skip to main content

Title: Chromosome-Level Assembly of the Atlantic Silverside Genome Reveals Extreme Levels of Sequence Diversity and Structural Genetic Variation
Abstract The levels and distribution of standing genetic variation in a genome can provide a wealth of insights about the adaptive potential, demographic history, and genome structure of a population or species. As structural variants are increasingly associated with traits important for adaptation and speciation, investigating both sequence and structural variation is essential for wholly tapping this potential. Using a combination of shotgun sequencing, 10x Genomics linked reads and proximity-ligation data (Chicago and Hi-C), we produced and annotated a chromosome-level genome assembly for the Atlantic silverside (Menidia menidia)—an established ecological model for studying the phenotypic effects of natural and artificial selection—and examined patterns of genomic variation across two individuals sampled from different populations with divergent local adaptations. Levels of diversity varied substantially across each chromosome, consistently being highly elevated near the ends (presumably near telomeric regions) and dipping to near zero around putative centromeres. Overall, our estimate of the genome-wide average heterozygosity in the Atlantic silverside is among the highest reported for a fish, or any vertebrate (1.32–1.76% depending on inference method and sample). Furthermore, we also found extreme levels of structural variation, affecting ∼23% of the total genome sequence, including multiple large inversions (> 1 Mb and up to 12.6 Mb) associated with previously identified haploblocks showing strong differentiation between locally adapted populations. These extreme levels of standing genetic variation are likely associated with large effective population sizes and may help explain the remarkable adaptive divergence among populations of the Atlantic silverside.  more » « less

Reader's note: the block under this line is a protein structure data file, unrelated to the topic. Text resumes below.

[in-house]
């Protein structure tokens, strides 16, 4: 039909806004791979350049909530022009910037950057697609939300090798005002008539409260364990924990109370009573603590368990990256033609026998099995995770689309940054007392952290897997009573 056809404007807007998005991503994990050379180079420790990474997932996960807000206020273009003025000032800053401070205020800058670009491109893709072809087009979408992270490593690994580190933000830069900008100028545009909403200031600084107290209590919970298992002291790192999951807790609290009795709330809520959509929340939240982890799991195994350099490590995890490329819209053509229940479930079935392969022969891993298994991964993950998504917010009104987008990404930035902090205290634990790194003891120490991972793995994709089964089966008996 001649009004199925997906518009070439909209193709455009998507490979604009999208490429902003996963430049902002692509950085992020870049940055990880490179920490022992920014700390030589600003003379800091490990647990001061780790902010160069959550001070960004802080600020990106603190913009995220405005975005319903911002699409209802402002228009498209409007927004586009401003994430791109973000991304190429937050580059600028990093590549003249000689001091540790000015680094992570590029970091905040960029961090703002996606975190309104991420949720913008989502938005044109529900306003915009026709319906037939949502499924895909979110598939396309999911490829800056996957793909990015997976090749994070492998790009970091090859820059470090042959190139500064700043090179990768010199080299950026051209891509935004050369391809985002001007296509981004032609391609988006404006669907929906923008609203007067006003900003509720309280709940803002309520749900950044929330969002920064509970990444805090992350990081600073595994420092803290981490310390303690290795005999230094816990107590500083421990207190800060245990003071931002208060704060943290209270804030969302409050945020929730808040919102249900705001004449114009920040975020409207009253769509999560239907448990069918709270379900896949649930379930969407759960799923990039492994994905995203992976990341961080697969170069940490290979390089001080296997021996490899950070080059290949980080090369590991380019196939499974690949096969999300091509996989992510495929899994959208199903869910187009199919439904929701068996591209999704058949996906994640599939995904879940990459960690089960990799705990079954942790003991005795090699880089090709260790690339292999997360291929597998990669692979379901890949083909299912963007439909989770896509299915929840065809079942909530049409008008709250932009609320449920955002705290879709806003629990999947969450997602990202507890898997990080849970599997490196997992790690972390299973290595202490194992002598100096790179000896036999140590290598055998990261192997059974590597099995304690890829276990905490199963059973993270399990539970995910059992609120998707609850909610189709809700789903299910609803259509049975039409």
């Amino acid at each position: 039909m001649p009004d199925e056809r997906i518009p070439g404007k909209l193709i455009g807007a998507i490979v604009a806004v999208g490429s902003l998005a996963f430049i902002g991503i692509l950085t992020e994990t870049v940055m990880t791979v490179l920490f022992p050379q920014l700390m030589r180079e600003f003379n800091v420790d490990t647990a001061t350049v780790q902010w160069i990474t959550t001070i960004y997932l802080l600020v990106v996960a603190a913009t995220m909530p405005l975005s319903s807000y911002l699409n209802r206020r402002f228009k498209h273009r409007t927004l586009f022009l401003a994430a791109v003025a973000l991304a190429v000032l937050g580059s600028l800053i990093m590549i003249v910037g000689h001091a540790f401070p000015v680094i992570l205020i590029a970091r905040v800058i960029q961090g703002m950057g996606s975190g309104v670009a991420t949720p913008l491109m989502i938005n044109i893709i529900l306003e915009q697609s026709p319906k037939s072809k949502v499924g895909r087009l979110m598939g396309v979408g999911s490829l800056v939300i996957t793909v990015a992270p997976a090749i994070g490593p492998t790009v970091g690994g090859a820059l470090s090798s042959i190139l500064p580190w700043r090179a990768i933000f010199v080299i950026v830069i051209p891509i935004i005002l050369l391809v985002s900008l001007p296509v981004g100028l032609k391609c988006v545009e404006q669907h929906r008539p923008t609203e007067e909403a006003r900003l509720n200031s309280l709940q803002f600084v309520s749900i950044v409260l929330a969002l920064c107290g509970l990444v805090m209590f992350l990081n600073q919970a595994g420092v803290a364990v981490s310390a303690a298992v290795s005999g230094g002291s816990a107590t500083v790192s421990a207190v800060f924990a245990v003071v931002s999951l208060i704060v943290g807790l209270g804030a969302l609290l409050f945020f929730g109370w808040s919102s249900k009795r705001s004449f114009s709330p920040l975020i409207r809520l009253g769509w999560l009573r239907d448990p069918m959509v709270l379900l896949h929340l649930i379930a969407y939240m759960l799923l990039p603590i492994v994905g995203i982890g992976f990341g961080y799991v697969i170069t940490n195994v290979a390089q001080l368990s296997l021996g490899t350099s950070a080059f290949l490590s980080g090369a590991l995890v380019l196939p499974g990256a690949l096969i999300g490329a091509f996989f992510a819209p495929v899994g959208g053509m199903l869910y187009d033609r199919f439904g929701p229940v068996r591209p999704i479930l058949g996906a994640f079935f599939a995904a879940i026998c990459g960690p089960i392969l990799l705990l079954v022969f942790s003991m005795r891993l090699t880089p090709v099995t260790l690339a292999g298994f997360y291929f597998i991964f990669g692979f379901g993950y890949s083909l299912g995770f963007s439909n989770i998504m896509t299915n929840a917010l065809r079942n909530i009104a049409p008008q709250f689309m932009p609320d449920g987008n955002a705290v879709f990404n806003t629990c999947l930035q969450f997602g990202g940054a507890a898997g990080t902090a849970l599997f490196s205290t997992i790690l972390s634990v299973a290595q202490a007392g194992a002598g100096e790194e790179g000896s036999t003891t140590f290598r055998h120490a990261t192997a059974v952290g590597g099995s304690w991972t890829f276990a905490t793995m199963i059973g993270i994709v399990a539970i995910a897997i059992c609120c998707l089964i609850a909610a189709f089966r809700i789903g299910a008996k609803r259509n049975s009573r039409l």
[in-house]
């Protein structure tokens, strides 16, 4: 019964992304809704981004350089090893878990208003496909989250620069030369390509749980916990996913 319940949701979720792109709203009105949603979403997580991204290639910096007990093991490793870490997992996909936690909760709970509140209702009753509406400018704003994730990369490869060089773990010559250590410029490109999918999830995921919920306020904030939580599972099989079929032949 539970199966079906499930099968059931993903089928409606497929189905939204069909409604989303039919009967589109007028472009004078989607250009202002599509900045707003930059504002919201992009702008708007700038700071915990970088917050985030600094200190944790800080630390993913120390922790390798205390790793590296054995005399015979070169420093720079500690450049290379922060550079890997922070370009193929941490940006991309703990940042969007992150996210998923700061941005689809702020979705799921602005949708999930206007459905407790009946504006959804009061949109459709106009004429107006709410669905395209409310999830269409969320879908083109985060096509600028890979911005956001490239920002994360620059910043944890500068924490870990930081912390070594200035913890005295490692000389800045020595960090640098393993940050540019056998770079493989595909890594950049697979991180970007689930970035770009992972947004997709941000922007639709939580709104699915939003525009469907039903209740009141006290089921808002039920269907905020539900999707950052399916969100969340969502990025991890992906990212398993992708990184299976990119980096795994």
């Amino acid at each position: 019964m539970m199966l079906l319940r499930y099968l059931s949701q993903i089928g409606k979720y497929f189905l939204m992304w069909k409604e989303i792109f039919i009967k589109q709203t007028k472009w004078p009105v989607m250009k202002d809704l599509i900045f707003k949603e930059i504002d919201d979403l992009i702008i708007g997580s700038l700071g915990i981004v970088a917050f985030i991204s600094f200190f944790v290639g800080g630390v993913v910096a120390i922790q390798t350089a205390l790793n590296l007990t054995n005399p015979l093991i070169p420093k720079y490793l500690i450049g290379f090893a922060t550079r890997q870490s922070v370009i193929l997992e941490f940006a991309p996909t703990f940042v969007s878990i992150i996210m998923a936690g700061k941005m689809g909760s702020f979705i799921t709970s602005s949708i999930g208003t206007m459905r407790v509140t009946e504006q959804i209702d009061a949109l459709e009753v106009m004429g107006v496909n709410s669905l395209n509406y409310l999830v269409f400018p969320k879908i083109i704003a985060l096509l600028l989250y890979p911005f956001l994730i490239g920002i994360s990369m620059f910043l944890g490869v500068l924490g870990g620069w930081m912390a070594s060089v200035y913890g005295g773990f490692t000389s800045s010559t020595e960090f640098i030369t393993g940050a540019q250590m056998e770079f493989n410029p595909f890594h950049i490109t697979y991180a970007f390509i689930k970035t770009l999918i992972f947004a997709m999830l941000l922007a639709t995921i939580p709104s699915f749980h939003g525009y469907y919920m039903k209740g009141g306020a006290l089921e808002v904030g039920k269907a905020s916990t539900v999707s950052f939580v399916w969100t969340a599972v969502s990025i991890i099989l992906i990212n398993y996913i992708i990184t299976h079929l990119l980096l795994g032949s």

Award ID(s):
Author(s) / Creator(s):
; ; ; ; ; ;
Lohmueller, Kirk
Date Published:
Journal Name:
Genome Biology and Evolution
Medium: X
Sponsoring Org:
National Science Foundation
More Like this
  1. Abstract